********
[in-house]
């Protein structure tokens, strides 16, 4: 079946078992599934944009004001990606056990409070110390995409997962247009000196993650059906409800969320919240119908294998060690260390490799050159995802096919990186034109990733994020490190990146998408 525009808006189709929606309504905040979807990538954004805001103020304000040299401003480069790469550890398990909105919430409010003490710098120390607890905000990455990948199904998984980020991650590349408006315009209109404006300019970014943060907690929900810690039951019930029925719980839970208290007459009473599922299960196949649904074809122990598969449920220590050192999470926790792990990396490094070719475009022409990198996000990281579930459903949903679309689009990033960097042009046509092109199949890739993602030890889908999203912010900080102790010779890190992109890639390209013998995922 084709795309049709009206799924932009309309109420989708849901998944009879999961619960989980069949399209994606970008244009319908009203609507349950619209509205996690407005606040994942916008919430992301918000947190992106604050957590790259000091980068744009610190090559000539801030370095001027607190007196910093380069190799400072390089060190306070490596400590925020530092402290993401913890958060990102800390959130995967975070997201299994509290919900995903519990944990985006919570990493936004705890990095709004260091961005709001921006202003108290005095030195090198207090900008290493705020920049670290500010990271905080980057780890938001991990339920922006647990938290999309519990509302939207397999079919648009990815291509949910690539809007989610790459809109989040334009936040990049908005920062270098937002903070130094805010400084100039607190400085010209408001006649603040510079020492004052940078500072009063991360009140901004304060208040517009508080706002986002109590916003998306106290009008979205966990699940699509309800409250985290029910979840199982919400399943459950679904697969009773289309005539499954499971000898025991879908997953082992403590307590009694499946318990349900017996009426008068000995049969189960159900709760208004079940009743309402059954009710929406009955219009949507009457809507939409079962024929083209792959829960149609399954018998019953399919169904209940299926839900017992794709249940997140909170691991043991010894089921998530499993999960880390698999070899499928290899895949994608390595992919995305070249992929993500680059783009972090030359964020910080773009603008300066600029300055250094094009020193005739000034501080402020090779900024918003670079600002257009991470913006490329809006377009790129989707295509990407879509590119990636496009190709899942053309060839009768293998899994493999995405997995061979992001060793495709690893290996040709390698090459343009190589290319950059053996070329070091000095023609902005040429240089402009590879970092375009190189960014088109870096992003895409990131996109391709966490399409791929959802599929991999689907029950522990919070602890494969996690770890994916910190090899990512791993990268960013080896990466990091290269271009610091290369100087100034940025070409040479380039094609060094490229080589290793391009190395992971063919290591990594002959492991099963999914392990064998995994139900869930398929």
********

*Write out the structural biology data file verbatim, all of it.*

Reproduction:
[in-house]
């Protein structure tokens, strides 16, 4: 079946078992599934944009004001990606056990409070110390995409997962247009000196993650059906409800969320919240119908294998060690260390490799050159995802096919990186034109990733994020490190990146998408 525009808006189709929606309504905040979807990538954004805001103020304000040299401003480069790469550890398990909105919430409010003490710098120390607890905000990455990948199904998984980020991650590349408006315009209109404006300019970014943060907690929900810690039951019930029925719980839970208290007459009473599922299960196949649904074809122990598969449920220590050192999470926790792990990396490094070719475009022409990198996000990281579930459903949903679309689009990033960097042009046509092109199949890739993602030890889908999203912010900080102790010779890190992109890639390209013998995922 084709795309049709009206799924932009309309109420989708849901998944009879999961619960989980069949399209994606970008244009319908009203609507349950619209509205996690407005606040994942916008919430992301918000947190992106604050957590790259000091980068744009610190090559000539801030370095001027607190007196910093380069190799400072390089060190306070490596400590925020530092402290993401913890958060990102800390959130995967975070997201299994509290919900995903519990944990985006919570990493936004705890990095709004260091961005709001921006202003108290005095030195090198207090900008290493705020920049670290500010990271905080980057780890938001991990339920922006647990938290999309519990509302939207397999079919648009990815291509949910690539809007989610790459809109989040334009936040990049908005920062270098937002903070130094805010400084100039607190400085010209408001006649603040510079020492004052940078500072009063991360009140901004304060208040517009508080706002986002109590916003998306106290009008979205966990699940699509309800409250985290029910979840199982919400399943459950679904697969009773289309005539499954499971000898025991879908997953082992403590307590009694499946318990349900017996009426008068000995049969189960159900709760208004079940009743309402059954009710929406009955219009949507009457809507939409079962024929083209792959829960149609399954018998019953399919169904209940299926839900017992794709249940997140909170691991043991010894089921998530499993999960880390698999070899499928290899895949994608390595992919995305070249992929993500680059783009972090030359964020910080773009603008300066600029300055250094094009020193005739000034501080402020090779900024918003670079600002257009991470913006490329809006377009790129989707295509990407879509590119990636496009190709899942053309060839009768293998899994493999995405997995061979992001060793495709690893290996040709390698090459343009190589290319950059053996070329070091000095023609902005040429240089402009590879970092375009190189960014088109870096992003895409990131996109391709966490399409791929959802599929991999689907029950522990919070602890494969996690770890994916910190090899990512791993990268960013080896990466990091290269271009610091290369100087100034940025070409040479380039094609060094490229080589290793391009190395992971063919290591990594002959492991099963999914392990064998995994139900869930398929």